This is the BBC World Service… (said in my best posh English Colonial voice, hahahaha)

bush camp Travel Blog

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Lamin and me - this is the KTM we were working on...

I’ve only got one day left on my 14day Gambian visa so it’s time to get on the run. The first place I went once I was packed was to Riders to say good bye to everyone I’d got to know.  First I saw Lamin still working on the old girl, KTM LC4 (same as mine), that we’d been working on her for a few days.  I had the service manual on my netbook, and also Riders now, which proved a valuable source of information on taking the bike apart, fixing it and hopefully in the future it will help them.  Rather than me wading in I wanted to let Lamin think about it and do most of the spanner work him self, the only way for him to learn or anyone for that fact.  He made a great job re-shaping the camshaft plus built a new bearing from stuff laid about! and he had the engine going early that morning but it was still ticking a little so he was adjust the tappets again.

Sambo and me
  Before I left he had it running sweet, not sure for how long but what can you do if you don’t have the parts.  Said my byes to everyone else and to Sambo, it was after noon when I hit the road, no sign of Nige or Teddy (young photographer from the U.S.) to say goodbye too. 

Speaking to Nige and Teddy the day before they said the south road was very bad with mud and road works having just ridden it with on the Riders bikes with them, the north road was better paved road.  So I went the south road which I thought wasn’t that bad.  Once off the smooth tarmac it was a lovely graded dirt road, but managed to pick up something from my front wheel that hit the rear of engine belly plate with such force it banana’ed the 5mm aluminium plate badly, it sounded like a gun shoot had gone off and I stopped to check my tyres, stopped a couple of more times after that just to make sure (the demons in my head).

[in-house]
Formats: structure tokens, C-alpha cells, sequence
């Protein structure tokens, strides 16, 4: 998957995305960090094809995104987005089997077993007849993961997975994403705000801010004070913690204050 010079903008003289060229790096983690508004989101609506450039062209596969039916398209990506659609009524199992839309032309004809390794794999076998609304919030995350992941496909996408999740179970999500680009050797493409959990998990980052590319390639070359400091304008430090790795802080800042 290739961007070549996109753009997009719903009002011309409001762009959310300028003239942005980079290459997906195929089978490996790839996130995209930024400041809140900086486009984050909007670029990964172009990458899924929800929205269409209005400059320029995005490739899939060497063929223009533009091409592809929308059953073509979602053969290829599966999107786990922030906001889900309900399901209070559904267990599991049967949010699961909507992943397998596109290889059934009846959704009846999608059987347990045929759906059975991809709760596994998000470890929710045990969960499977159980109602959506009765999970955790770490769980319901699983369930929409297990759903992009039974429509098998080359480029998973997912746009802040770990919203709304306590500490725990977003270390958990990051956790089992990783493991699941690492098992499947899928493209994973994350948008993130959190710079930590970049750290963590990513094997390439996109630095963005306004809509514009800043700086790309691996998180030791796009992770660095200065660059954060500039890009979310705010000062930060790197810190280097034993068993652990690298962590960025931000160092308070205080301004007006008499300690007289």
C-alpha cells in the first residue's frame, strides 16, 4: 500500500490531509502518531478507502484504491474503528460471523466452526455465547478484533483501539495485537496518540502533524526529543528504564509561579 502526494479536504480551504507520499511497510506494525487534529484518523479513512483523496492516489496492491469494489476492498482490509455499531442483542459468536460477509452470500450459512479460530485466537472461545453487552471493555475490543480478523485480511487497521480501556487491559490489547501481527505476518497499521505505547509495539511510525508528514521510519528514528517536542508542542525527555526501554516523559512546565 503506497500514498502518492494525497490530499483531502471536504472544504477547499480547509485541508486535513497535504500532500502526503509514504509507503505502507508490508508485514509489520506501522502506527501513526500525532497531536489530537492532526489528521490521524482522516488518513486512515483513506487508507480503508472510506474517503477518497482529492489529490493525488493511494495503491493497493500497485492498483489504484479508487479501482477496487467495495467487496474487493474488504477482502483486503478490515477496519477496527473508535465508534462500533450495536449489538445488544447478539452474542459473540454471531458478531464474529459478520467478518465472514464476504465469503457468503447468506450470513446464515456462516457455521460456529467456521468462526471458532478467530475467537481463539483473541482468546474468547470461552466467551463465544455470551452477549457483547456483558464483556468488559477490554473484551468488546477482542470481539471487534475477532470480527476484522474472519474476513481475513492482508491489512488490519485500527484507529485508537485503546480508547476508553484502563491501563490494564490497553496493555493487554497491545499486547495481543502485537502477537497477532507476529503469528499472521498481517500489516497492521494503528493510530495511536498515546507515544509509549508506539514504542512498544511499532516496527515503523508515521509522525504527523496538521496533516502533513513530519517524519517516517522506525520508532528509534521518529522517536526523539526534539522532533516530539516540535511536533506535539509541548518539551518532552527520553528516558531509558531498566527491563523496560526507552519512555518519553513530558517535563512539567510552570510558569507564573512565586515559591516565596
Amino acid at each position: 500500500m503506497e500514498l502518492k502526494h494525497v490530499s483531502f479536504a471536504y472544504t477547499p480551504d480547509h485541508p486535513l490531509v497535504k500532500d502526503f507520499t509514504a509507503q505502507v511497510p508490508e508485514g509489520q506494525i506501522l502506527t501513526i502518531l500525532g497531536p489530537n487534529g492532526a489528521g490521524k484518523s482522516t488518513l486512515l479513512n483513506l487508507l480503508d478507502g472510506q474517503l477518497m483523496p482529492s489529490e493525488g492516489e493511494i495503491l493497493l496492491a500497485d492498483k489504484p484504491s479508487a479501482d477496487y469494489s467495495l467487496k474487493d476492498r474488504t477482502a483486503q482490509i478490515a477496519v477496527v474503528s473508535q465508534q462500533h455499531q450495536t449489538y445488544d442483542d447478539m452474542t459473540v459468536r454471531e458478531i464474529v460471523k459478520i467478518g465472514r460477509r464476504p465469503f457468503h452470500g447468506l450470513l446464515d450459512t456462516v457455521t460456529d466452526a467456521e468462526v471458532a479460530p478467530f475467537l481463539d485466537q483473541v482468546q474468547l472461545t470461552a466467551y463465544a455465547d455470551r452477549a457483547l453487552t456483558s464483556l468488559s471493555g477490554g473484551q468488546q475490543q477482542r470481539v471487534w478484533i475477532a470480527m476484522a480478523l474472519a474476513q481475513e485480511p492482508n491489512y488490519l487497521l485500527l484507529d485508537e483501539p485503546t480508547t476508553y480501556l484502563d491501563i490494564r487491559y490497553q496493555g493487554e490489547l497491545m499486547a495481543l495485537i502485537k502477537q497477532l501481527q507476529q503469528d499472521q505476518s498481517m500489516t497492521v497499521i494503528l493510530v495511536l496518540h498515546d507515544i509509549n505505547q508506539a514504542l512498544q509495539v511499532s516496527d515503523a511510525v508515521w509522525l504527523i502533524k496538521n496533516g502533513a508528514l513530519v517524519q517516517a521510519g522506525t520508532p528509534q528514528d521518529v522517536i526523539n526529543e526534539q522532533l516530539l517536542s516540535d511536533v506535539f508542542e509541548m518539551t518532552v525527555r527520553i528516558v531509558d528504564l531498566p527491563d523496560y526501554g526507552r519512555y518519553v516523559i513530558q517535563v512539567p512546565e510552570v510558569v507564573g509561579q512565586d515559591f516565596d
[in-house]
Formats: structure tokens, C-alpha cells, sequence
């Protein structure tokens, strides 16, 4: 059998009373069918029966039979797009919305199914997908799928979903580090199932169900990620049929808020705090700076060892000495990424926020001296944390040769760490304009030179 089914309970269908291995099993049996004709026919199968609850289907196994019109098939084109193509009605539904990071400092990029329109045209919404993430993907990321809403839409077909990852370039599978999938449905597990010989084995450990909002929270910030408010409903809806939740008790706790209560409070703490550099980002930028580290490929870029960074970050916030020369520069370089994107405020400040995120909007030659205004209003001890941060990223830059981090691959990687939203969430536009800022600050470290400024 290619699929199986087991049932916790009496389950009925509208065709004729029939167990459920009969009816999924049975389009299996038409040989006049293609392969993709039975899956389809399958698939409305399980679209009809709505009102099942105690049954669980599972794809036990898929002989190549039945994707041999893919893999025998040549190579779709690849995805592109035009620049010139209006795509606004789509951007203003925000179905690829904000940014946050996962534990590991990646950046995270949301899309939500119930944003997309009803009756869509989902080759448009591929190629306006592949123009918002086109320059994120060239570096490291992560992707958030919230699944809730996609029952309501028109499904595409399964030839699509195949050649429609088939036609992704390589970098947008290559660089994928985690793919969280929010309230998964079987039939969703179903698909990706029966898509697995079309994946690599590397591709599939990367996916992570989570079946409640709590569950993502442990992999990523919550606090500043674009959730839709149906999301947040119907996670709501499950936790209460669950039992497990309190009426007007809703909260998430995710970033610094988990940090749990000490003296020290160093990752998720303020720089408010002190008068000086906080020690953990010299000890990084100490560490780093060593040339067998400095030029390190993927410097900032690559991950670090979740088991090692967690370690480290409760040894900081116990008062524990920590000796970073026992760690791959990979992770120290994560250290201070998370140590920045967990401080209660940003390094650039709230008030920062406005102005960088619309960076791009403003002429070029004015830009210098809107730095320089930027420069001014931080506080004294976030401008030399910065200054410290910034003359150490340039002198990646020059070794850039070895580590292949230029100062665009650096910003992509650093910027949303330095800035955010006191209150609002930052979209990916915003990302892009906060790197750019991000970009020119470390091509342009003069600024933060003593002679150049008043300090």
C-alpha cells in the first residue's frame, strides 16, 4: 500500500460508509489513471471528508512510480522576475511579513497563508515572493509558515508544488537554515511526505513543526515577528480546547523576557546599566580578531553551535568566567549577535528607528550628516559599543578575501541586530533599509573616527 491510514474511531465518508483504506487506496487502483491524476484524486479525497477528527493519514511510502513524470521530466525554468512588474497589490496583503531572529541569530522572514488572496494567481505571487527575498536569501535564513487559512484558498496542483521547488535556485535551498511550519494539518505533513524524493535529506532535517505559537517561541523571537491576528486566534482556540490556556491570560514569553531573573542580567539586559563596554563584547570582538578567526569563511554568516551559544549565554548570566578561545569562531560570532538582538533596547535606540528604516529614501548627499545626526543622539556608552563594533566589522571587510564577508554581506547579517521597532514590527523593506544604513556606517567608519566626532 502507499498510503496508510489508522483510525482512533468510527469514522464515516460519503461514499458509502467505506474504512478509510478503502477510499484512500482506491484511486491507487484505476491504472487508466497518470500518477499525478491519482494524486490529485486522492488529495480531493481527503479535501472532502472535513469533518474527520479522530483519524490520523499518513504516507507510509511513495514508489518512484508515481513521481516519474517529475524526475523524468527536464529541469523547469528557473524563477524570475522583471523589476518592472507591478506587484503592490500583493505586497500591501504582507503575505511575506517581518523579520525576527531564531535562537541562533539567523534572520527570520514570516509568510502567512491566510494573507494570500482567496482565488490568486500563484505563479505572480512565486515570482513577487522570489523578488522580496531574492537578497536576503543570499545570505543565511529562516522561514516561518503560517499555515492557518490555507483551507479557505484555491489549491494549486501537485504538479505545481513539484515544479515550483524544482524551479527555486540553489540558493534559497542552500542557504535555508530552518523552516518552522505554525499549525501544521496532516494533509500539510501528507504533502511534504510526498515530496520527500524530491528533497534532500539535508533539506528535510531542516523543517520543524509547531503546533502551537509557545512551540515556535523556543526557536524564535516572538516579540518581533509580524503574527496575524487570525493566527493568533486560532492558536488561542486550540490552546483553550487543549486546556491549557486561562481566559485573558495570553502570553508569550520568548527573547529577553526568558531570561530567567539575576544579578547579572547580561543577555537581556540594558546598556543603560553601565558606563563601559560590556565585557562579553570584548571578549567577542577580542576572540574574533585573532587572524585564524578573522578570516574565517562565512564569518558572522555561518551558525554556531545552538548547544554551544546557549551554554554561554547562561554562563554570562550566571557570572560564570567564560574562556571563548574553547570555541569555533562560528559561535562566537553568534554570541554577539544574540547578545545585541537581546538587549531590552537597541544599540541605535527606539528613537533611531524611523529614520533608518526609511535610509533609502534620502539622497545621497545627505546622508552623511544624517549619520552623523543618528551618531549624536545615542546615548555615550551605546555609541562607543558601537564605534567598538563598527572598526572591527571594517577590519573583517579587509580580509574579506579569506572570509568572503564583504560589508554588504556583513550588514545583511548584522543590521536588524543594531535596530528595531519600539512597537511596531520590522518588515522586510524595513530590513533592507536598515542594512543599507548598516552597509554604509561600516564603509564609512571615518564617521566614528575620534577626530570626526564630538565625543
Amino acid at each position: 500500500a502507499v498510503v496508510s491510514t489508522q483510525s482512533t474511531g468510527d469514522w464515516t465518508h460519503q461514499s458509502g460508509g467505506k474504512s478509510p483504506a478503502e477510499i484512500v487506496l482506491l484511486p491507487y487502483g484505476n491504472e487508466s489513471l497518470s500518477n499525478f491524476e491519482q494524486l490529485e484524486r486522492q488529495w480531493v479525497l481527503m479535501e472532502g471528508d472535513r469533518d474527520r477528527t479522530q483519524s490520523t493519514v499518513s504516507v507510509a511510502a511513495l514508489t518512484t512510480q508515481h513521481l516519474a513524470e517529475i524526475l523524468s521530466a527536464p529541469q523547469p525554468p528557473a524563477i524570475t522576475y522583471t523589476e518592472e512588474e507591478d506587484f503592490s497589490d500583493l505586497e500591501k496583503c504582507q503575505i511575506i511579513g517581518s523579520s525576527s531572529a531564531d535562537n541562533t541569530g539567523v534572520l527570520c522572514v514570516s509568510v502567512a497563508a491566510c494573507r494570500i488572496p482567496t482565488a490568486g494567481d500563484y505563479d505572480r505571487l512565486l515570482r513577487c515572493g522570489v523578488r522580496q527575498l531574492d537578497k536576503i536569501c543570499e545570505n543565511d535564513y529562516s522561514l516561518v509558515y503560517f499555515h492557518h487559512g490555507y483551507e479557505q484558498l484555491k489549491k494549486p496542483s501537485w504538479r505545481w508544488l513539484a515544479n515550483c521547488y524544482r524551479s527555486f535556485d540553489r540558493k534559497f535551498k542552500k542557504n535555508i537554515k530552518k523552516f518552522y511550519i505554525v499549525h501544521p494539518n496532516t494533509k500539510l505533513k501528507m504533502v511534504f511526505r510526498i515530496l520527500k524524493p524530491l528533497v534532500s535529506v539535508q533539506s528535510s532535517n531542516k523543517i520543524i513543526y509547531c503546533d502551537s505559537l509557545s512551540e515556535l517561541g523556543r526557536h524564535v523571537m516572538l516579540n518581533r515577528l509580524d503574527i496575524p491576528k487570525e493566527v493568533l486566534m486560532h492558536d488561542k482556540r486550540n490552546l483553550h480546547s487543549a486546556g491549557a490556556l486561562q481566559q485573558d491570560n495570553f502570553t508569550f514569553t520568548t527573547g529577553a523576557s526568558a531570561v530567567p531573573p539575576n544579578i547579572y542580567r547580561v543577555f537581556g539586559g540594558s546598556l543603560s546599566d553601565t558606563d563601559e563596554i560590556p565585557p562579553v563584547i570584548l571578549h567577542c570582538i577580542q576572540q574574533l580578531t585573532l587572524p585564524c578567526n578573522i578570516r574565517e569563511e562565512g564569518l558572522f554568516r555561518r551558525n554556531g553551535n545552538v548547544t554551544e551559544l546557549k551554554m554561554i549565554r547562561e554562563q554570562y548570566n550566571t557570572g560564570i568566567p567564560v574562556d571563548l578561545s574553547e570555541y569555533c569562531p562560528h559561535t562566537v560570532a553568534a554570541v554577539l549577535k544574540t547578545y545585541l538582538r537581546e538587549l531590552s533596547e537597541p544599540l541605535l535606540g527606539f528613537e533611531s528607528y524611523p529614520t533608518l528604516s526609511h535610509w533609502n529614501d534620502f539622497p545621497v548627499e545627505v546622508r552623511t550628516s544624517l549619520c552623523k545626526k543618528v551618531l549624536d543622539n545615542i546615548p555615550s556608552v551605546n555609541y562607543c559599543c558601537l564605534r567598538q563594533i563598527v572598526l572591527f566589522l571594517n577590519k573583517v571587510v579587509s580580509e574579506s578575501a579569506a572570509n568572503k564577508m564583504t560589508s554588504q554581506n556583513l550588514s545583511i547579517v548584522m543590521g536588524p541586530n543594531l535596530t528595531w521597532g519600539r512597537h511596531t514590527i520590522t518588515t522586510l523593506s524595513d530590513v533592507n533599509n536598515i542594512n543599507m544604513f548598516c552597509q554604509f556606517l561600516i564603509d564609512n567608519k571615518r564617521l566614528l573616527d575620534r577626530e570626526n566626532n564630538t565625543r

On the graded dirt red road it looked like autumn on the trees from all the red dust that covered them, at last I was out of the city and began to smile.  The graded road went back onto asphalt but with lots of pot holes and was wishing I was on the dirt.  The problem with potholed asphalt (like tarmac) is the holes have sharp deep edges that the wheels fall into and bounce out again rather than pure dirt roads that ungulate. 

Passed the road works and further east the police and army check points began, about every 10km! (it felt like…) same old questions about me and the bike.  Apparently I dishonoured one young army guy by riding past then turning around when his friends went crazy.  There is a big difference in the police and army here, the police were easier to talk to generally.  Was asked  by one police man if I had a permit ride on something like ‘The day of mass resistance’ but talked my way through, he said to be careful and there might be rebels further on, hmmmm, I smell something hot, steamy and smelly.  Had a unusual encounter with another army guy on a power trip with his AK47 over his shoulder, having fun with the white man, who has been the first person ever to look inside my panniers and food bag on the back.  He got very interested looking through my cloths when he saw a green t-shirt, I never like carrying army stuff for this very reason.  As I took it out of the pannier he kept his distance so he could jump into action and blow the t-shirt away so I took my time (drum roll please) and unveiled a nice colourful print on the front with a quick flick (Dannaaaa!).  Looked over the road and saw I was outside a large army post with his mate covering me, looking down the sight,  with some sort of drum feed heavy machine gun, hope he’s got the safety on! Hope he doesn’t sneeze!  (growing up in Northern Ireland I’m used to check points and seeing guns).  Was a very weird conversation with this guy  who wanted my contact details for personal reasons, give him a good sounding fake and said I had no phone number because I cancelled it before leaving home, he gave me his and after 30minuets I was on my way again, beeezaar. 

Had a fuel up and got some fresh supplies for camping and up the road a bit I rode off into the bush looking for a camp spot, was no trail to follow so rode away from the road avoiding the trees, trees equal thorns, found a nice clear patch for my tent, hammock between the back of the bike and a tree, a wee fire.  Bought a cheap SW radio when I picked up supplies and happily listened to the BBC World Service while cooking up, very civilised and a good source of information for here in Africa if anything is kicking off in country’s along the way.

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Lamin and me - this is the KTM we …
Lamin and me - this is the KTM we…
Sambo and me
Sambo and me
bush camp
photo by: MrDuck